Drawing free-body diagrams

Free-body diagrams are not art, but instead they are a language for describing forces and objects. As with other languages, there are different ways to represent the same information, or “say” the same thing. In this course we have chosen to draw free-body diagrams using the “outline” method. This is the way force diagrams appear in engineering applications, in practical building codes, and also in more advanced physics problems, such as those involving rotation. The other common method is the “point-mass” method, which is used in more theoretical books. Read the text aloud
Consider a block resting on the floor partially suspended by two springs.
Block resting on the floor partially suspended by two springs
Both free-body diagrams are correct as long as they correctly identify only the forces acting on the object and correctly label every force. Read the text aloud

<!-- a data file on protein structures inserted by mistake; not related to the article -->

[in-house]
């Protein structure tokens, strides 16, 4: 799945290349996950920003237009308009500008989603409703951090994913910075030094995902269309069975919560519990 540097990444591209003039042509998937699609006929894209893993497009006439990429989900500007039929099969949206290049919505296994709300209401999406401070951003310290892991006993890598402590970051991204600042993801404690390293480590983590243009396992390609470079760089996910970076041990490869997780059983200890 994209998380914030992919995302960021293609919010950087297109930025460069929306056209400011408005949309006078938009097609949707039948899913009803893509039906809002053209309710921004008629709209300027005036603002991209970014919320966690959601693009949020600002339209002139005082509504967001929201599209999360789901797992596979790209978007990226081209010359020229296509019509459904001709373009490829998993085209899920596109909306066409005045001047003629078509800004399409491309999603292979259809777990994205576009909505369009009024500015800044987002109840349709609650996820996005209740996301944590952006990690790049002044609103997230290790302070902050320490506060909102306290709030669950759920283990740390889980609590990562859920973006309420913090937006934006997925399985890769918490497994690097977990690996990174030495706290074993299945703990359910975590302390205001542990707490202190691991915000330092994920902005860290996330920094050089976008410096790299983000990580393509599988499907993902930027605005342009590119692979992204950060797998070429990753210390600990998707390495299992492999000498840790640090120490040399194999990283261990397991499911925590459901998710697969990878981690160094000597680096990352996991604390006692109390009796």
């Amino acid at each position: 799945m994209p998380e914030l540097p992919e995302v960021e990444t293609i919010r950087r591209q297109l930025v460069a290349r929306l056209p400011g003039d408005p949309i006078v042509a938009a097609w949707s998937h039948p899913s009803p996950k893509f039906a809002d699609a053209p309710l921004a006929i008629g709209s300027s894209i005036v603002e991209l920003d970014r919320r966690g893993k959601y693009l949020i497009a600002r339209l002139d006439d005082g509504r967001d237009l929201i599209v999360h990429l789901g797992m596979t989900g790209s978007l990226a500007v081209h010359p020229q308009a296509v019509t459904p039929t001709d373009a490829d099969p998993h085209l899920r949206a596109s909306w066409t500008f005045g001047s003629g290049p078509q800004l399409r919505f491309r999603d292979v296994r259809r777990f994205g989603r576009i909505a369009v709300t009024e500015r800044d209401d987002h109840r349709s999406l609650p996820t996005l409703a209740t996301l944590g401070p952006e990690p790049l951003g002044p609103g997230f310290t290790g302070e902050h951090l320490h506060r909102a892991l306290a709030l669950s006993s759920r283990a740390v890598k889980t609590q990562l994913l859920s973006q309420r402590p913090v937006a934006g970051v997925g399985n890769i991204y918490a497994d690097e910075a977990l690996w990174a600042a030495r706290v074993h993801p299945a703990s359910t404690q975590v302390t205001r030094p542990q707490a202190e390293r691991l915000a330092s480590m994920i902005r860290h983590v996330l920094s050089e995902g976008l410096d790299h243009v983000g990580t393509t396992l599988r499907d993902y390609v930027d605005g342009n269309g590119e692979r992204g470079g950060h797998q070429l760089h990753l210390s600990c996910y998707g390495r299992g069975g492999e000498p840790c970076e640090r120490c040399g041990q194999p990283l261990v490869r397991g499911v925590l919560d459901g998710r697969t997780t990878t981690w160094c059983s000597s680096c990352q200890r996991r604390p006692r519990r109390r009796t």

The diagram (below right) shows two masses connected by a rope that passes over two frictionless pulleys. Which of the three point-mass-style free-body diagrams best represents the forces acting on mass m1? Explain why the other two are incorrect. Read the text aloud
Which free-body diagram best represents the forces acting on mass <i>m</i><sub>1</sub>?
Asked: Choose the best free-body diagram for the forces acting on mass m1.
Given: three free-body diagrams
Solution: There are three forces: weight m1g, a normal force from the floor FN, and the rope tension T, which equals the weight m2g of mass m2.
Only diagram (A) shows all three forces in the correct directions.
Diagram (B) omits the normal force from the floor.
Diagram (C) shows the tension T acting down on mass m1, which is incorrect because this force acts through the rope and should be pulling up on m1.

138Previous Page Next Page